Anwar faces similar challenges. The civil service does not favour him. An Ilham Centre survey prior to the 2023 six-state elections found that many civil servants supported PN, breaking the norm of the civil service being BN’s traditional voter base. The eroding support also means Anwar has to balance whatever reforms he hopes to make with the ideals of his supporters and the conservatism of the civil service, Malay nationalism, and economic interests.

This suggests that achieving the institutional reform desired by PH voters has become exceedingly difficult and even borderline impossible, regardless of which party governs the country. An entrenched civil service, deeply embedded at all levels of government, appears resistant to change, preferring to maintain the current system that has worked in its favour all this while.

For some public servants, the government’s crackdown on corruption has reduced extra earnings. Meanwhile, improving public service efficiency would mean a heavier workload, implementing new systems or policies would entail additional effort, reducing the size of the public sector would result in job losses, and championing equality means a loss of rights and benefits. These challenges make any attempt at reform a protracted and arduous process.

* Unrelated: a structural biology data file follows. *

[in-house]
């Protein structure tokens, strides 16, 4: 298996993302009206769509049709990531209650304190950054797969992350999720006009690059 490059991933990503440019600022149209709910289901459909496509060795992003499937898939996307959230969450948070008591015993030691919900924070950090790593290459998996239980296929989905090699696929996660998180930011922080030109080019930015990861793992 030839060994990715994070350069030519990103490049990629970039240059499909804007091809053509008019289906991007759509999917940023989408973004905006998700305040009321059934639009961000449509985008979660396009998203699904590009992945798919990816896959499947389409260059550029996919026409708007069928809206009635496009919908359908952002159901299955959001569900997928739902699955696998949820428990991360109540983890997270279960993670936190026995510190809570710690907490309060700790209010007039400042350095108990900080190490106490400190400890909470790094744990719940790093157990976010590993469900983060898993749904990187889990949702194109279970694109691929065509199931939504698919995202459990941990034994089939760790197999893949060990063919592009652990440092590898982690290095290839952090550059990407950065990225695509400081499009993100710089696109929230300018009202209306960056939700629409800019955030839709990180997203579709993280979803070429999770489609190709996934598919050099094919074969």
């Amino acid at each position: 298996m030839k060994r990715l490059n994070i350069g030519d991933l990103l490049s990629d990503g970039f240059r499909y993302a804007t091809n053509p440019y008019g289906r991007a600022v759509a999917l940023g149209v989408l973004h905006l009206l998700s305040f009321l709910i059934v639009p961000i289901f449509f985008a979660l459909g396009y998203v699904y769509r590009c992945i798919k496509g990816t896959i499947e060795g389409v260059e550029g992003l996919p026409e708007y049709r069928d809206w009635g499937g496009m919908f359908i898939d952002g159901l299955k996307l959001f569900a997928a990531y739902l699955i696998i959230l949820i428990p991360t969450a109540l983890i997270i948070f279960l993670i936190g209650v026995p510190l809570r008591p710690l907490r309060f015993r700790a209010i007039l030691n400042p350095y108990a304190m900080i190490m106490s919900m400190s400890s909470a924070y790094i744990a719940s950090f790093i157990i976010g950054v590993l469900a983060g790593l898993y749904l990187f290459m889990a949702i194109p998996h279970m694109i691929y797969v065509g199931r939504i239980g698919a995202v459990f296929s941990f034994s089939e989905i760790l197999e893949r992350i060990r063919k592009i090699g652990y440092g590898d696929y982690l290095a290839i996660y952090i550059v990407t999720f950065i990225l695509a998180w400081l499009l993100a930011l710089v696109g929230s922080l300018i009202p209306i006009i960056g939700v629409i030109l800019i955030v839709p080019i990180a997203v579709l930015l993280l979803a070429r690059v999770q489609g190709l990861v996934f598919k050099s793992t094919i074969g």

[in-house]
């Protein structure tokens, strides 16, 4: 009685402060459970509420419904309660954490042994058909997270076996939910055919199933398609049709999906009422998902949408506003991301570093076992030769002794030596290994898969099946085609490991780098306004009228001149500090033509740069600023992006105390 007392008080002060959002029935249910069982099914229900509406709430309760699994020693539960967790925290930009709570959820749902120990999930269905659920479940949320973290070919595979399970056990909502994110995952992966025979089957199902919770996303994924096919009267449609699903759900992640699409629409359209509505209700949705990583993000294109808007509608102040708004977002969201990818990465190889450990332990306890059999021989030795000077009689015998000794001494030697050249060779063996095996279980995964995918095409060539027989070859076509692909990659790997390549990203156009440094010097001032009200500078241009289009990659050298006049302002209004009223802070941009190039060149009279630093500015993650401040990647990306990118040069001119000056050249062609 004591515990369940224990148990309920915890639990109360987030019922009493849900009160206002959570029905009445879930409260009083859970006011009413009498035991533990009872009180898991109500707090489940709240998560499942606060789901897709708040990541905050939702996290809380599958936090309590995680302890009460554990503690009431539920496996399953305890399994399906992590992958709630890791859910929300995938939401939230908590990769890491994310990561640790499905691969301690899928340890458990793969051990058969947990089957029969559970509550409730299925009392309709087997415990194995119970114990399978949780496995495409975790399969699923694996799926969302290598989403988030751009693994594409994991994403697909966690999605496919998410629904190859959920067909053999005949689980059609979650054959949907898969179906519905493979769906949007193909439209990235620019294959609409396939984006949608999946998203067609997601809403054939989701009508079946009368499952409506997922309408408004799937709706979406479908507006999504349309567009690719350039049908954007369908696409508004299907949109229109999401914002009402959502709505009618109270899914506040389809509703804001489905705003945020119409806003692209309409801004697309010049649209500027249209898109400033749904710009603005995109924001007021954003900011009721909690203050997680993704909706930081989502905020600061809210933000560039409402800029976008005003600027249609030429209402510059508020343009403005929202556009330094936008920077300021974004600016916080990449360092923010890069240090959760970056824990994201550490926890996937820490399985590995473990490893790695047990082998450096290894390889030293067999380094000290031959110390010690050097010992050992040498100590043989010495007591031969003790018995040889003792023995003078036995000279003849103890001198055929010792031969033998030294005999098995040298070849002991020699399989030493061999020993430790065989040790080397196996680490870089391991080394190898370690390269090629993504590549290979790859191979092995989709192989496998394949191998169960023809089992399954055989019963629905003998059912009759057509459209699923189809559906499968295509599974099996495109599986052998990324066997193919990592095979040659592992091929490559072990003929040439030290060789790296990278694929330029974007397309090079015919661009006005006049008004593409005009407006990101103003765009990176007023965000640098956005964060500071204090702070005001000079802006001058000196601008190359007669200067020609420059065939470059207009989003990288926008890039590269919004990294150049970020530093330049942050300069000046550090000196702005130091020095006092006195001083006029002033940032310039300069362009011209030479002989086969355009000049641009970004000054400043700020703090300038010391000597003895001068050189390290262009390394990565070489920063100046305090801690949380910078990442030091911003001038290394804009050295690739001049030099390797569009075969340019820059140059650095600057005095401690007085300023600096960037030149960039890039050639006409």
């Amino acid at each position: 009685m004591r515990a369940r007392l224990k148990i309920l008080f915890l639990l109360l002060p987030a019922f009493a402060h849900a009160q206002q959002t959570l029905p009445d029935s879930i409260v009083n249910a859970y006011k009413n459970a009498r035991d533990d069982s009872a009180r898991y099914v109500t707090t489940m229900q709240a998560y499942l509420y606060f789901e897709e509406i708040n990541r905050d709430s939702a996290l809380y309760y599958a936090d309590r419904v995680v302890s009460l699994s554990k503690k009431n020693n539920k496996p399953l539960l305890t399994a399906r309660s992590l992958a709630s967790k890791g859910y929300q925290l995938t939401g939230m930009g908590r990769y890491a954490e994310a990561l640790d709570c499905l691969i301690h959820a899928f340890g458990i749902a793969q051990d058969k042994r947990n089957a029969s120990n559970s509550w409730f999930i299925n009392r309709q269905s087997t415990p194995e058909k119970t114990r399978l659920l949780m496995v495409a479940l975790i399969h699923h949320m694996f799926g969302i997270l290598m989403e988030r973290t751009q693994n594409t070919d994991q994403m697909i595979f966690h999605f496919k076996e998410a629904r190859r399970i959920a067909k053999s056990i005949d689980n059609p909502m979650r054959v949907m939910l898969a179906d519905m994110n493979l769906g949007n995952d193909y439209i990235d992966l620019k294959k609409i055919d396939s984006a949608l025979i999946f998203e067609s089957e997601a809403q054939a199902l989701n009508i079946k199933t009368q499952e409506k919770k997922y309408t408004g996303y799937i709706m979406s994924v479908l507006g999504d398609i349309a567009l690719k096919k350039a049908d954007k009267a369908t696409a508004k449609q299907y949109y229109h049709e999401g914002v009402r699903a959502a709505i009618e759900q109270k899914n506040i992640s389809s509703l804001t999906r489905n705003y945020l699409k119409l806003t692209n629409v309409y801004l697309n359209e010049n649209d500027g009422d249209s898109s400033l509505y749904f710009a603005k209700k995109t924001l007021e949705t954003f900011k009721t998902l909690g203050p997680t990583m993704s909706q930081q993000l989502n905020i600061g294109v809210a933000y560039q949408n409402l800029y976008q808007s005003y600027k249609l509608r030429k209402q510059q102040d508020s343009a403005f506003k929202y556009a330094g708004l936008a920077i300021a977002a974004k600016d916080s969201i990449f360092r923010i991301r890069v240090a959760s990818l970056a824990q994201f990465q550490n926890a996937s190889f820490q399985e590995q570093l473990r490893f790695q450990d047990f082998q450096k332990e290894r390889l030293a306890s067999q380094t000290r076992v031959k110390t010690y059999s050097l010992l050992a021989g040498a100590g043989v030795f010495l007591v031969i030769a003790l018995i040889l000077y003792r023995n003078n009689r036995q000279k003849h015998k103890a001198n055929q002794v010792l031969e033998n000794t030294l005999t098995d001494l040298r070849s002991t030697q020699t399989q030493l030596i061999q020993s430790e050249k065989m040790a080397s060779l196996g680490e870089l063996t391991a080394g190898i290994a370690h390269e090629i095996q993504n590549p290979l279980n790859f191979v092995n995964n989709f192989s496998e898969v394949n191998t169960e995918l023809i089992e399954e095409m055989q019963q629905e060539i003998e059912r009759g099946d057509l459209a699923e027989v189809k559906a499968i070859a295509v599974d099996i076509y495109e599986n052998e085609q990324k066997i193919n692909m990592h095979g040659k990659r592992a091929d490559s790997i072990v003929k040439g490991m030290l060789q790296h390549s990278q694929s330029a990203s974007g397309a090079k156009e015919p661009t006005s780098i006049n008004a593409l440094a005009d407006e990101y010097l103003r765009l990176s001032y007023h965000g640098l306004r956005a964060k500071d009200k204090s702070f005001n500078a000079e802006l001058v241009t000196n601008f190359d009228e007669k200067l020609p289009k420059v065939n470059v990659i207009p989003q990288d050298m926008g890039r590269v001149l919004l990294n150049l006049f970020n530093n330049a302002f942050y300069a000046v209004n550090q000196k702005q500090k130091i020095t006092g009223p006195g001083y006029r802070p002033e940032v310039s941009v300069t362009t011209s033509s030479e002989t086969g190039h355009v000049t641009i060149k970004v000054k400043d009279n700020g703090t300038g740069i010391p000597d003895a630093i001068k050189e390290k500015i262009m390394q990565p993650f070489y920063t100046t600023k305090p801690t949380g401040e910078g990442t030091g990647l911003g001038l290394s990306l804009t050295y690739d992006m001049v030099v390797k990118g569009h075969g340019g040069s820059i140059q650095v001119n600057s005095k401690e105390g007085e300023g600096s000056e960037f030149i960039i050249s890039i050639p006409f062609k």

The political complications

In addition to the woes of the civil service, the PH-led administration does not have a clear mandate to fulfil many of its promises. The reliance on allies like the BN and Gabungan Rakyat Sabah, the ruling coalition in Sabah, means that many political compromises have to be made. Colliding interests, such as corruption cases and ethnic Malay rights, could make or break the government. These bind Anwar’s hands.

Many progressive urbanites, including Bersih, and many who have supported the movement and attended protests in the past, have been frustrated by the government’s lacklustre attempts at institutional reforms that have plagued our country for decades and caused an erosion in harmony, efficiency, economic growth and progress. However, it is an undeniable fact that Anwar does not have a majority mandate to introduce the desired reforms.

Progress will continue to face obstacles if progressive movements remain in the minority. While democracy has its merits, it has also revealed a challenging reality: the system tends to prioritise the interests of the majority. In this context, the prevailing priorities are Malay nationalism, Islamic conservatism and race-based policies.

Reform becomes an elusive goal when dissenting voices are marginalised and the majority opposes progressive initiatives. Even if leaders sympathetic to progressive ideals assume power, achieving reforms becomes daunting. Such leaders must navigate a dilemma between implementing unpopular reforms and risking the loss of power, or compromising with the masses to maintain stability while introducing gradual changes.

This scenario underscores the impossibility of achieving meaningful reform while societal resistance to change persists, making top-down transformations appear illusory. That is the impossible conundrum we need to recognise and comprehend.